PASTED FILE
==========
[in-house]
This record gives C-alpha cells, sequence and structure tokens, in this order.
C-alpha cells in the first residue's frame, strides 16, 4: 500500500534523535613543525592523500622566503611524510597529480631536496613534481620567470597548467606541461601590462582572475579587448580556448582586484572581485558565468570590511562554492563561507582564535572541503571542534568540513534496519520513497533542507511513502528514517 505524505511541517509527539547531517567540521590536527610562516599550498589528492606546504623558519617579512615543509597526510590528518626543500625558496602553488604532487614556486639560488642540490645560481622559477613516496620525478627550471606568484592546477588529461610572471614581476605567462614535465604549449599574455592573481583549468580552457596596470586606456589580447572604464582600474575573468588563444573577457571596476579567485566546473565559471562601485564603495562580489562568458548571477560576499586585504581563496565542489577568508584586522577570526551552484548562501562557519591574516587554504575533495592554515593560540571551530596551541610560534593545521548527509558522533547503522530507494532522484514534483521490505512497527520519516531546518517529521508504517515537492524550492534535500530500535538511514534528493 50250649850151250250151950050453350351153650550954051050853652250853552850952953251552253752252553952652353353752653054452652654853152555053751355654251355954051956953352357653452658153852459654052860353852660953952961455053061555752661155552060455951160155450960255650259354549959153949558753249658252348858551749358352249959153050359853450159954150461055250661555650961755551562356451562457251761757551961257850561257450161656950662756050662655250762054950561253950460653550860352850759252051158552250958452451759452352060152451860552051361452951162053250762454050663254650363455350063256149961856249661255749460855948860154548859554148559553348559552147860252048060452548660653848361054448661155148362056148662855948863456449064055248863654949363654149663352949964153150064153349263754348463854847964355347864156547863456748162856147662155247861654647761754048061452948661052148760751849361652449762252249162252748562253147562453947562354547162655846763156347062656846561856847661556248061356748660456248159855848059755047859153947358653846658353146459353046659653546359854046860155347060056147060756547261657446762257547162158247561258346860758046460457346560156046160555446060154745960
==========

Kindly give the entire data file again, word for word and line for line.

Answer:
[in-house]
This record gives C-alpha cells, sequence and structure tokens, in this order.
C-alpha cells in the first residue's frame, strides 16, 4: 500500500534523535613543525592523500622566503611524510597529480631536496613534481620567470597548467606541461601590462582572475579587448580556448582586484572581485558565468570590511562554492563561507582564535572541503571542534568540513534496519520513497533542507511513502528514517 505524505511541517509527539547531517567540521590536527610562516599550498589528492606546504623558519617579512615543509597526510590528518626543500625558496602553488604532487614556486639560488642540490645560481622559477613516496620525478627550471606568484592546477588529461610572471614581476605567462614535465604549449599574455592573481583549468580552457596596470586606456589580447572604464582600474575573468588563444573577457571596476579567485566546473565559471562601485564603495562580489562568458548571477560576499586585504581563496565542489577568508584586522577570526551552484548562501562557519591574516587554504575533495592554515593560540571551530596551541610560534593545521548527509558522533547503522530507494532522484514534483521490505512497527520519516531546518517529521508504517515537492524550492534535500530500535538511514534528493 50250649850151250250151950050453350351153650550954051050853652250853552850952953251552253752252553952652353353752653054452652654853152555053751355654251355954051956953352357653452658153852459654052860353852660953952961455053061555752661155552060455951160155450960255650259354549959153949558753249658252348858551749358352249959153050359853450159954150461055250661555650961755551562356451562457251761757551961257850561257450161656950662756050662655250762054950561253950460653550860352850759252051158552250958452451759452352060152451860552051361452951162053250762454050663254650363455350063256149961856249661255749460855948860154548859554148559553348559552147860252048060452548660653848361054448661155148362056148662855948863456449064055248863654949363654149663352949964153150064153349263754348463854847964355347864156547863456748162856147662155247861654647761754048061452948661052148760751849361652449762252249162252748562253147562453947562354547162655846763156347062656846561856847661556248061356748660456248159855848059755047859153947358653846658353146459353046659653546359854046860155347060056147060756547261657446762257547162158247561258346860758046460457346560156046160555446060154745960